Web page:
By Raymond Lam
China is undergoing a renaissance in environmental awareness. In this article Raymond explores how recent shifts in ethical and spiritual attitudes (thanks to China’s Daoist, Confucian, and Buddhist faiths) can help combat the economics of extinction, a terrifying new trend that provides incentive to drive endangered species to annihilation.
Planetary Healing: Buddhism and World Ecology
From biodiversity loss to desertification, from veganism and vegetarianism to green energy, environmental issues are the most significant and pressing matters for our present and future generations. Religious institutions and individuals around the world, from the Roman Catholic Church to the China Daoist Association, have mobilized in support of initiatives and projects that can educate people about the responsibility to stewardship and protection of the global ecology. The Buddhist community is no different. Over the past few years the Buddhistdoor Global team has covered the extensive involvement of Buddhist leaders and communities in environmental causes, from the Gyalwang Drukpa’s yatras to clean up trash from the Himalayas to landmark climate change statements signed by preeminent leaders.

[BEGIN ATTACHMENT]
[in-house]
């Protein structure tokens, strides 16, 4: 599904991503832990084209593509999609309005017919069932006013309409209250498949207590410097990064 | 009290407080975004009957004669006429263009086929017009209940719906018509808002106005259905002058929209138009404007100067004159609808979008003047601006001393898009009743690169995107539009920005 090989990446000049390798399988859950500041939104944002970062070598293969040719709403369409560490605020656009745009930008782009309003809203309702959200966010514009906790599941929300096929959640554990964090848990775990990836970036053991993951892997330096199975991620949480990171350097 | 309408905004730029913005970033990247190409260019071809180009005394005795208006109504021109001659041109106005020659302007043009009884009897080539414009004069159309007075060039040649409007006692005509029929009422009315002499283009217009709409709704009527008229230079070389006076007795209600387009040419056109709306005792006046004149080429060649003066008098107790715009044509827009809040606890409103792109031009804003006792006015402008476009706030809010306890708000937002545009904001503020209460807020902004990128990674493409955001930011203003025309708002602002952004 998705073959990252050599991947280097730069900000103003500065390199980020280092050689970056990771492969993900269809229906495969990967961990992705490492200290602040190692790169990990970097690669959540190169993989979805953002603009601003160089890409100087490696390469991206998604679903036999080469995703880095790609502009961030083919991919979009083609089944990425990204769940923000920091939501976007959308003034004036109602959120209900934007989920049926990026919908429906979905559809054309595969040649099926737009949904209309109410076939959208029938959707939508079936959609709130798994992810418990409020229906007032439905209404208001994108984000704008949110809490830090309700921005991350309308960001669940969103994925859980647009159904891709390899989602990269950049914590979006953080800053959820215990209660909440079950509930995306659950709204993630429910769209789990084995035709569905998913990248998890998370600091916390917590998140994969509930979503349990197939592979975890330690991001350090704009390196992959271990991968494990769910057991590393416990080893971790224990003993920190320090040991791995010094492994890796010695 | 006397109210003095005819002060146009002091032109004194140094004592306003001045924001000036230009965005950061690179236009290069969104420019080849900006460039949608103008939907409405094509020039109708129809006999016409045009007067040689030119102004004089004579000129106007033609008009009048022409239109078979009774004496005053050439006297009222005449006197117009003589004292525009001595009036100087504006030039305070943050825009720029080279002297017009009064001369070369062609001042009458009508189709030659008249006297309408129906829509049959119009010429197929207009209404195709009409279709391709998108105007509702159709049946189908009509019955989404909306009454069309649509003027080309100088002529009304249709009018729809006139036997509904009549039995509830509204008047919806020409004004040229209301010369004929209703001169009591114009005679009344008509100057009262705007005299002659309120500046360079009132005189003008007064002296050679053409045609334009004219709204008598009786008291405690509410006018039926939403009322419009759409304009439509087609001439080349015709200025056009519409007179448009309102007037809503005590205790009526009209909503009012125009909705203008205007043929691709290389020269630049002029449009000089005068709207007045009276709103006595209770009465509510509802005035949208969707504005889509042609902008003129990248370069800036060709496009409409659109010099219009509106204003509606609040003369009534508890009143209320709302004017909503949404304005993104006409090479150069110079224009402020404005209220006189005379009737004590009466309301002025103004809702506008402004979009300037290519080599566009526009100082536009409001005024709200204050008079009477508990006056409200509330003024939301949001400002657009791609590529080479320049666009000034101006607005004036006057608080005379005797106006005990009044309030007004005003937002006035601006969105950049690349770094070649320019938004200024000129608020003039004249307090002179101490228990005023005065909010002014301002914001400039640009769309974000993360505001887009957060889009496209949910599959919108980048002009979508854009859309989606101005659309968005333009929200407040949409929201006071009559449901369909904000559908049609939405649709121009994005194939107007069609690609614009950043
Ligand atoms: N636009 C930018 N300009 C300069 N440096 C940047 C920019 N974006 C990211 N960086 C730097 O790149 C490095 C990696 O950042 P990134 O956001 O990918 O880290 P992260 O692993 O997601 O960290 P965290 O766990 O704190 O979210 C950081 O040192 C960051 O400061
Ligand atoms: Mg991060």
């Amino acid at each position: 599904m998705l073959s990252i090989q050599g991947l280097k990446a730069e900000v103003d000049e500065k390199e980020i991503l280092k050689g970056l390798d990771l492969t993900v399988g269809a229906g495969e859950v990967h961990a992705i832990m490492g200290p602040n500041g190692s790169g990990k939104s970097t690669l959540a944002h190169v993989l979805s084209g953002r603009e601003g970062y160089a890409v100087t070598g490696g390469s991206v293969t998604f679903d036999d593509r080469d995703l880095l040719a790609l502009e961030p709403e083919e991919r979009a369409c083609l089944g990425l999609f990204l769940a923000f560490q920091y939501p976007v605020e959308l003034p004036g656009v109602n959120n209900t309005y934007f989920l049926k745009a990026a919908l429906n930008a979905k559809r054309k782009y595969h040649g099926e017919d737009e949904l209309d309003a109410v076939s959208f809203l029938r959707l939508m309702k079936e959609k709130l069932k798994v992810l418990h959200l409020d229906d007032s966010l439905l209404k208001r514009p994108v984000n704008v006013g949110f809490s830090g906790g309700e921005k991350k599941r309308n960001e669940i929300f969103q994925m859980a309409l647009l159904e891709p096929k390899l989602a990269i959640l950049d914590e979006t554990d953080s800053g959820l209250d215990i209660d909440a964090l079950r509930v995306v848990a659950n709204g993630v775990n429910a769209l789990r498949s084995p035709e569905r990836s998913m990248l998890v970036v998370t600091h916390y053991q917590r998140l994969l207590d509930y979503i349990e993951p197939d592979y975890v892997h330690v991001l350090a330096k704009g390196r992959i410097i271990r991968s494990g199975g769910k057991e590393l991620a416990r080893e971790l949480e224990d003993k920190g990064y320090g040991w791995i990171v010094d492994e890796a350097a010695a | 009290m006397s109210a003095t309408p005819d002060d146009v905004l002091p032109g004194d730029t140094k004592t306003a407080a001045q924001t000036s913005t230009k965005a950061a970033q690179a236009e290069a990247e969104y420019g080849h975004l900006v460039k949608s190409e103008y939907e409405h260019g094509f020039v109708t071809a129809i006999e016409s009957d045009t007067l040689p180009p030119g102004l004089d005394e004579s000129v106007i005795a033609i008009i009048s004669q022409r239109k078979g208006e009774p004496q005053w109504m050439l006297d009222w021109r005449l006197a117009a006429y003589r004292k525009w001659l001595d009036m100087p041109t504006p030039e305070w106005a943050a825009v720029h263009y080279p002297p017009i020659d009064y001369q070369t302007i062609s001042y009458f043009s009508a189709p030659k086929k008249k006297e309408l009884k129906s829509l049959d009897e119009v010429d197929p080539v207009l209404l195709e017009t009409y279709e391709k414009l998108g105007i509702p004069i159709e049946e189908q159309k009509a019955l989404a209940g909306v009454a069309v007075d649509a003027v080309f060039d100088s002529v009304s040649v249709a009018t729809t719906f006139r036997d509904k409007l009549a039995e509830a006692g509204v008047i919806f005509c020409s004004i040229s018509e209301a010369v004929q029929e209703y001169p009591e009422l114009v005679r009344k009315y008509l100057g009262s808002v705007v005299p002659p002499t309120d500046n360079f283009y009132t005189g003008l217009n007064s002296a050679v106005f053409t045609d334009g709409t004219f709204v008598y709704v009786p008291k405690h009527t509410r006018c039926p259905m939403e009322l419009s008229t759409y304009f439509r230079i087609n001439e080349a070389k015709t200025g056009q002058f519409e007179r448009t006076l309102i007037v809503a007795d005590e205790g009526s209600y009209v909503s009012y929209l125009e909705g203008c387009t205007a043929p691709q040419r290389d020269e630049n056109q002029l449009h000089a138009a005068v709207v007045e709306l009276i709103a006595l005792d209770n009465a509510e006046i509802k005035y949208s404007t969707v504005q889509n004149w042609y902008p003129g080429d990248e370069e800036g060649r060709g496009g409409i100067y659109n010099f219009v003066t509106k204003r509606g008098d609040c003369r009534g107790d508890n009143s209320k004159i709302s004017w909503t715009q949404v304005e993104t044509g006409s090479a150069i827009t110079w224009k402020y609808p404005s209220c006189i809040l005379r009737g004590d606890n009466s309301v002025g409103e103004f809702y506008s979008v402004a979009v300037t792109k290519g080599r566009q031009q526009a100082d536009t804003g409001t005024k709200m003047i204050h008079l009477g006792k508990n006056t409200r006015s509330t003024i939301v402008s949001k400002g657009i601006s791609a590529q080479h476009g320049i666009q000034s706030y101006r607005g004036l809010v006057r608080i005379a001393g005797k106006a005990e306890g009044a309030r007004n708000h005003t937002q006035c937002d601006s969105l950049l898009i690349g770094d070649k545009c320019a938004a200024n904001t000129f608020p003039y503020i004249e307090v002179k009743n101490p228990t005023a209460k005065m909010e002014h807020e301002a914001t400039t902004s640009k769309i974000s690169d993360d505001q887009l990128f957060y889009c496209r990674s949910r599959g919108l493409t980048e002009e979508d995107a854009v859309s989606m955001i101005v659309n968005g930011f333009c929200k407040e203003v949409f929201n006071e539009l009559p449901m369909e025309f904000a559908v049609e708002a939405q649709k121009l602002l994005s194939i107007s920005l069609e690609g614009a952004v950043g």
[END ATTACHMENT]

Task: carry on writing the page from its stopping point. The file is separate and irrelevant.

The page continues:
We devote 2017’s special issue to the planet itself, and the environment on which humankind depends for survival. In this issue we draw from the ideas, experience, and research of diverse Buddhist contributors, bringing a Buddhist perspective to diverse ecological issues like the animal trade, pollution and waste, and sustainable living. Every quarter our special issue will be updated with two articles from contributors, so keep a lookout throughout the year for updates!
Explore our Special Issue:
By Raymond Lam
Thanissara has spent many decades at the forefront of spiritual activism and Engaged Buddhist thinking. In this article she explores the Buddhist angle on ecological issues in South Africa, particularly on wildlife conservation, a subject close to her heart. She proposes a holistic approach to tackle the endemic crises of animal trafficking, game hunting, and the paradigm of acquisition, while also educating oneself about the difference between true and false conservation.